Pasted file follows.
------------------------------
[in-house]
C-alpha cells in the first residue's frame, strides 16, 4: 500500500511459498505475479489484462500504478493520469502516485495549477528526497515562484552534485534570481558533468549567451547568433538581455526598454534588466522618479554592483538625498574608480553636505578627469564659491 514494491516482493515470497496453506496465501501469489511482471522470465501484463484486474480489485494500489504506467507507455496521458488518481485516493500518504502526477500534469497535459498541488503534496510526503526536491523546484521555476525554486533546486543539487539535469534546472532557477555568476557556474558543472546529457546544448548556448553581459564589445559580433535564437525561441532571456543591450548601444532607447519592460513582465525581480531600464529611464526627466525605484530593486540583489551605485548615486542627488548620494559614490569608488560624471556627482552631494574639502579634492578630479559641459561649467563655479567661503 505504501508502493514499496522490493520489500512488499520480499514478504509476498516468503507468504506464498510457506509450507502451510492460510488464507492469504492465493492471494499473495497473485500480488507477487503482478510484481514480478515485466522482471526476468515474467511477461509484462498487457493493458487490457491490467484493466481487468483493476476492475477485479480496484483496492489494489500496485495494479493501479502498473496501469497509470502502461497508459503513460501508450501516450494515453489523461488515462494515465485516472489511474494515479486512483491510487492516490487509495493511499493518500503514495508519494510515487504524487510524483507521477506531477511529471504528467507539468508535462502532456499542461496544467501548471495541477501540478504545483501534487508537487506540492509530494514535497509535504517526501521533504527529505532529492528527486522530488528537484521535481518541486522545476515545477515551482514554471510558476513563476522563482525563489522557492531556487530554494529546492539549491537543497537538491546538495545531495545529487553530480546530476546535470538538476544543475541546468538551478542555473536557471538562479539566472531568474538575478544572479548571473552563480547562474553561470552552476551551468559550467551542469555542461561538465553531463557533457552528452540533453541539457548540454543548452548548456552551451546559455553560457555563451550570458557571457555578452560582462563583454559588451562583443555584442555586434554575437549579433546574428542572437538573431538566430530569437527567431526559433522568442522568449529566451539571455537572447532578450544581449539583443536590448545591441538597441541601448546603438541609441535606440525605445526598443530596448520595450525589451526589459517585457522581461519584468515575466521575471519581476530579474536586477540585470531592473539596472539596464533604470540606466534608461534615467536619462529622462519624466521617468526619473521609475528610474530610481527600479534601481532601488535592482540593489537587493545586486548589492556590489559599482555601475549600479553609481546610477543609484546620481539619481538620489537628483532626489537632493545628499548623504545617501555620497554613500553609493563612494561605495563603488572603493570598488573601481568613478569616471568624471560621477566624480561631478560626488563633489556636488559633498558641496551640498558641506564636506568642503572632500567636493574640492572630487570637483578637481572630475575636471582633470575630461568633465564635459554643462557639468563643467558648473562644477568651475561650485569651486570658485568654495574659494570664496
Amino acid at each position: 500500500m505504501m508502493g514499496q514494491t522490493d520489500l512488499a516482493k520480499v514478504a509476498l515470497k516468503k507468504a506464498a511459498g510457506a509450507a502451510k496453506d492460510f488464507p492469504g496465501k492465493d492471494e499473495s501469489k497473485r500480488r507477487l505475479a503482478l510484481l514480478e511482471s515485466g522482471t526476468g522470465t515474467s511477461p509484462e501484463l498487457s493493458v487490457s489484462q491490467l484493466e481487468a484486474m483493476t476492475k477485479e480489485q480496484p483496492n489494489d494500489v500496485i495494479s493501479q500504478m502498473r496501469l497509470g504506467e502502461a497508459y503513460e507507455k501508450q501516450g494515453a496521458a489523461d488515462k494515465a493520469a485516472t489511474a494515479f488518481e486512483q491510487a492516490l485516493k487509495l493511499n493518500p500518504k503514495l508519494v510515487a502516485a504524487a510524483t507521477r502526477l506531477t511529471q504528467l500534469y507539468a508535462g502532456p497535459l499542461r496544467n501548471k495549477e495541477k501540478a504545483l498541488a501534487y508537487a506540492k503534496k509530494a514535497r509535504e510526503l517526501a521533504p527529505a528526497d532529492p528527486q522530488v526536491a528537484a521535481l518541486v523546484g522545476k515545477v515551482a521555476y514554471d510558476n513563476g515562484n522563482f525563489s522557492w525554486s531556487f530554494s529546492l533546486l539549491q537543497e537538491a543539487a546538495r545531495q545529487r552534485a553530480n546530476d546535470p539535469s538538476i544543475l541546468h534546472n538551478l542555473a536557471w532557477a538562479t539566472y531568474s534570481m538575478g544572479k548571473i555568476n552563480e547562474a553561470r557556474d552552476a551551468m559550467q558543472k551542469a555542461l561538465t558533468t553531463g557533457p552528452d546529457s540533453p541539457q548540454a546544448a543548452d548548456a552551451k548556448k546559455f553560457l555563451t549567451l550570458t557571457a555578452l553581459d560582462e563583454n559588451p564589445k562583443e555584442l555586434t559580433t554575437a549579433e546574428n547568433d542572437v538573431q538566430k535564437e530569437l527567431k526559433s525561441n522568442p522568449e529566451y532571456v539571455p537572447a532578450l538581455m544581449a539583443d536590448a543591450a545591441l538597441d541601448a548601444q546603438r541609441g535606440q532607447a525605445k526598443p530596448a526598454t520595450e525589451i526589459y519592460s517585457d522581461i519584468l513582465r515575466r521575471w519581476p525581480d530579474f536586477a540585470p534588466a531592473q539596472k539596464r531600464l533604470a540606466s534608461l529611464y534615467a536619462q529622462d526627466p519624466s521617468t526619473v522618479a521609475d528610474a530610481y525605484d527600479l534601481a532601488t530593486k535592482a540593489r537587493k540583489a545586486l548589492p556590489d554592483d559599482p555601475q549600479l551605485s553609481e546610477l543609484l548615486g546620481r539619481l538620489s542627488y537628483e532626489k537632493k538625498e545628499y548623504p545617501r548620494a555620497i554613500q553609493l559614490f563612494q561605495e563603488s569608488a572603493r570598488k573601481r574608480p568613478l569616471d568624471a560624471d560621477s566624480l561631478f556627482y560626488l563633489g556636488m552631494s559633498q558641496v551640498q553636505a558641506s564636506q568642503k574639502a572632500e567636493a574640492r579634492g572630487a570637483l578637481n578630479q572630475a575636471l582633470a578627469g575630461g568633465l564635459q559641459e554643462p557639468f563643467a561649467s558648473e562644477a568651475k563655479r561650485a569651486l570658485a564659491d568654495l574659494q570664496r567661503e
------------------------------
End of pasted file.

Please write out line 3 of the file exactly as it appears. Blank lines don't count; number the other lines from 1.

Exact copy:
Amino acid at each position: 500500500m505504501m508502493g514499496q514494491t522490493d520489500l512488499a516482493k520480499v514478504a509476498l515470497k516468503k507468504a506464498a511459498g510457506a509450507a502451510k496453506d492460510f488464507p492469504g496465501k492465493d492471494e499473495s501469489k497473485r500480488r507477487l505475479a503482478l510484481l514480478e511482471s515485466g522482471t526476468g522470465t515474467s511477461p509484462e501484463l498487457s493493458v487490457s489484462q491490467l484493466e481487468a484486474m483493476t476492475k477485479e480489485q480496484p483496492n489494489d494500489v500496485i495494479s493501479q500504478m502498473r496501469l497509470g504506467e502502461a497508459y503513460e507507455k501508450q501516450g494515453a496521458a489523461d488515462k494515465a493520469a485516472t489511474a494515479f488518481e486512483q491510487a492516490l485516493k487509495l493511499n493518500p500518504k503514495l508519494v510515487a502516485a504524487a510524483t507521477r502526477l506531477t511529471q504528467l500534469y507539468a508535462g502532456p497535459l499542461r496544467n501548471k495549477e495541477k501540478a504545483l498541488a501534487y508537487a506540492k503534496k509530494a514535497r509535504e510526503l517526501a521533504p527529505a528526497d532529492p528527486q522530488v526536491a528537484a521535481l518541486v523546484g522545476k515545477v515551482a521555476y514554471d510558476n513563476g515562484n522563482f525563489s522557492w525554486s531556487f530554494s529546492l533546486l539549491q537543497e537538491a543539487a546538495r545531495q545529487r552534485a553530480n546530476d546535470p539535469s538538476i544543475l541546468h534546472n538551478l542555473a536557471w532557477a538562479t539566472y531568474s534570481m538575478g544572479k548571473i555568476n552563480e547562474a553561470r557556474d552552476a551551468m559550467q558543472k551542469a555542461l561538465t558533468t553531463g557533457p552528452d546529457s540533453p541539457q548540454a546544448a543548452d548548456a552551451k548556448k546559455f553560457l555563451t549567451l550570458t557571457a555578452l553581459d560582462e563583454n559588451p564589445k562583443e555584442l555586434t559580433t554575437a549579433e546574428n547568433d542572437v538573431q538566430k535564437e530569437l527567431k526559433s525561441n522568442p522568449e529566451y532571456v539571455p537572447a532578450l538581455m544581449a539583443d536590448a543591450a545591441l538597441d541601448a548601444q546603438r541609441g535606440q532607447a525605445k526598443p530596448a526598454t520595450e525589451i526589459y519592460s517585457d522581461i519584468l513582465r515575466r521575471w519581476p525581480d530579474f536586477a540585470p534588466a531592473q539596472k539596464r531600464l533604470a540606466s534608461l529611464y534615467a536619462q529622462d526627466p519624466s521617468t526619473v522618479a521609475d528610474a530610481y525605484d527600479l534601481a532601488t530593486k535592482a540593489r537587493k540583489a545586486l548589492p556590489d554592483d559599482p555601475q549600479l551605485s553609481e546610477l543609484l548615486g546620481r539619481l538620489s542627488y537628483e532626489k537632493k538625498e545628499y548623504p545617501r548620494a555620497i554613500q553609493l559614490f563612494q561605495e563603488s569608488a572603493r570598488k573601481r574608480p568613478l569616471d568624471a560624471d560621477s566624480l561631478f556627482y560626488l563633489g556636488m552631494s559633498q558641496v551640498q553636505a558641506s564636506q568642503k574639502a572632500e567636493a574640492r579634492g572630487a570637483l578637481n578630479q572630475a575636471l582633470a578627469g575630461g568633465l564635459q559641459e554643462p557639468f563643467a561649467s558648473e562644477a568651475k563655479r561650485a569651486l570658485a564659491d568654495l574659494q570664496r567661503e